Ext3 is compatible with Ext2, actually it is an ext2fs with a journal file. Ext3 is the half of a journaling file system mentioned, it is a layer atop the traditional ext2 file system that does keep a journal file of disk activity so that recovery from an improper shutdown is much quicker than that of ext2 alone. But, because it is tied to ext2, it suffers some of the limitations of the older ext2 system and therefore does not exploit all the potential of the pure journaling file systems, for example, it is still block based and uses sequential search of file names in directories.
Its major advantages are:
Ext3 journal and maintain order consistency in both, the data and the metadata. Differently to the above journal file systems, consistency is assured for the content of the file as well. The level of journaling can be controlled with mount options.
Ext3 partitions do not have a file structure different from ext2, so porting or backing out to the old system, by choice or in the event the journal file were to become corrupted, is straightforward.
•Ext3 reserves one of the special ext2 i-nodes for storing the journal log, but the journal can be on any i-node in any file system or it can be on any arbitrary sub-range, set of contiguous blocks on any block device. It is possible to have multiple file systems sharing the same journal.
The journal file job is to record the new contents of file system metadata blocks while it is in the process of committing transactions. The only other requirement is that the system must assure that can commit the transactions atomically.
Three type of data blocks are written to the journal:
1. Descriptor blocks, and
2. Header blocks.
3. A journal metadata block contains the entire single block of file system metadata as updated by a transaction.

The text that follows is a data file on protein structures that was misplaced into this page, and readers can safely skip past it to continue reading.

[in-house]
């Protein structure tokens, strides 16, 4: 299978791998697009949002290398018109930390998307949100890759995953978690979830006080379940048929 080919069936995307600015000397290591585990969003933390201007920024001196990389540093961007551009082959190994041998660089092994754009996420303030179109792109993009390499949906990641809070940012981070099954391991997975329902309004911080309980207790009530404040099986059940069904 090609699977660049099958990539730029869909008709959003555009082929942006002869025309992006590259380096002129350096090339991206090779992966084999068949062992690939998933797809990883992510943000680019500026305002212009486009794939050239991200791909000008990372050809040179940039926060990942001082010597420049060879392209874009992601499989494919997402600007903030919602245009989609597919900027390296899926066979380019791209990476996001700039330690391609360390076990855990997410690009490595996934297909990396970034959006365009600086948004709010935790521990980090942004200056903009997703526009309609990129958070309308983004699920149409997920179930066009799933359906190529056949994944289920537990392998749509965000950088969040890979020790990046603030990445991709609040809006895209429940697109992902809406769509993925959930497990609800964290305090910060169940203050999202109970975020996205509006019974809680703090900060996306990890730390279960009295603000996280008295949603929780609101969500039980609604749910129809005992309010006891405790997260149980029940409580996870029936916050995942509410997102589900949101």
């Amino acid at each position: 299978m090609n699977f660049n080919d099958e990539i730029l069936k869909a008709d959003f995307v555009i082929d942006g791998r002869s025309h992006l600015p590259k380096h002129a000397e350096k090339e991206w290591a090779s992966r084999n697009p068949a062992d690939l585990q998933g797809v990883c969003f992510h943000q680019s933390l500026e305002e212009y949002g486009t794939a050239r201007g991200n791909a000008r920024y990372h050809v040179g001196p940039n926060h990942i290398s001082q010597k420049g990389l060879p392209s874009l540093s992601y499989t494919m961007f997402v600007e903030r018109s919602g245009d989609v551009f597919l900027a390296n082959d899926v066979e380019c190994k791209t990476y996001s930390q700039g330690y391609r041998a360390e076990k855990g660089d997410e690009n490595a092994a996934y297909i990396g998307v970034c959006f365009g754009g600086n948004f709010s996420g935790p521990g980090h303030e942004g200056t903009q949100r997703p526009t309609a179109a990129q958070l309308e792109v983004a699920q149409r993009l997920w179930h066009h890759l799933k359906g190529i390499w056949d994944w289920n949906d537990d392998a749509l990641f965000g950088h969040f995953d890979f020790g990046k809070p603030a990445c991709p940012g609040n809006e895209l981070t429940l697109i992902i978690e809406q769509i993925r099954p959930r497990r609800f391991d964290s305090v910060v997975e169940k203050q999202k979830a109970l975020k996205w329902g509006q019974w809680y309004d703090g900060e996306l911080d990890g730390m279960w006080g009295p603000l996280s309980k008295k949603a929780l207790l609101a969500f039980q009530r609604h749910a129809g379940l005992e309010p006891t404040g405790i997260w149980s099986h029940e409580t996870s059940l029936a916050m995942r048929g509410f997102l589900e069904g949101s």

Whenever a small change is done to the file systems, an entire journal block has to be written. However, it is relatively cheap because journal I/O operations can be batched into large clusters and the blocks can be written directly from the page cache system by exploiting the buffer_head structure.
Descriptor blocks describe other metadata journal blocks so the recovery mechanism can copy the metadata back to the main file system. They are written before any change to the journal metadata is done.
Finally, the header blocks describe the head and tail of the journal plus a sequence number to guarantee write ordering during recovery.
Performance and Conclusions
Different benchmarks (see Resources below) have shown that XFS and ReiserFS have a very good performance compared to the well-tested and optimised Ext2. Ext3 showed that is slower but getting closer to Ext2 performance.
We expect that the performance will improve considerably over the following months. On the other hand, JFS get the worst results in all benchmarks, not only in performance but it had also some stability problems in the Linux port.
XFS, ReiserFS and Ext3 have demonstrated they are excellent and reliable file systems. There is an important area where XFS has higher performance: I/O operation on large files, specially compared to its closer competitor, ReiserFS.
This is understandable and subjected to change over the time, ReiserFS uses the 2.4 generic read and write Linux, while XFS has ported sophisticated IRIX I/O operations to Linux, the most important is the extent based allocation and direct I/O operations. Furthermore, the current version of ReiserFS does a complete tree traversal for every 4 KB block it writes, and then inserts one pointer at a time, which introduces an important overhead of balancing the tree while it copies data around.
For operation on small files, normally between 100 and 10.000 bytes, ReiserFS has shown that has the best results, if the affected files are not in the cache yet (as occurs during booting). In case you are reading files that are already cached in RAM, the difference is almost negligible for Ext2, Ext3, ReiserFS and XFS.
Among all journal file systems, ReiserFS is the only one that is included in the standard Linus tree since 2.4.1 and SuSE supports it for more than two years now. However, Ext3 is going the be the standard file system for Red Hat and XFS is being used in large servers, specially in the Hollywood industry, due mainly to the influence of SGI in that market. IBM has to put a lot of efforts on JFS in they want to see it in the mainstream, although is a valid alternative for
migrating AIX and OS/2 installation to Linux.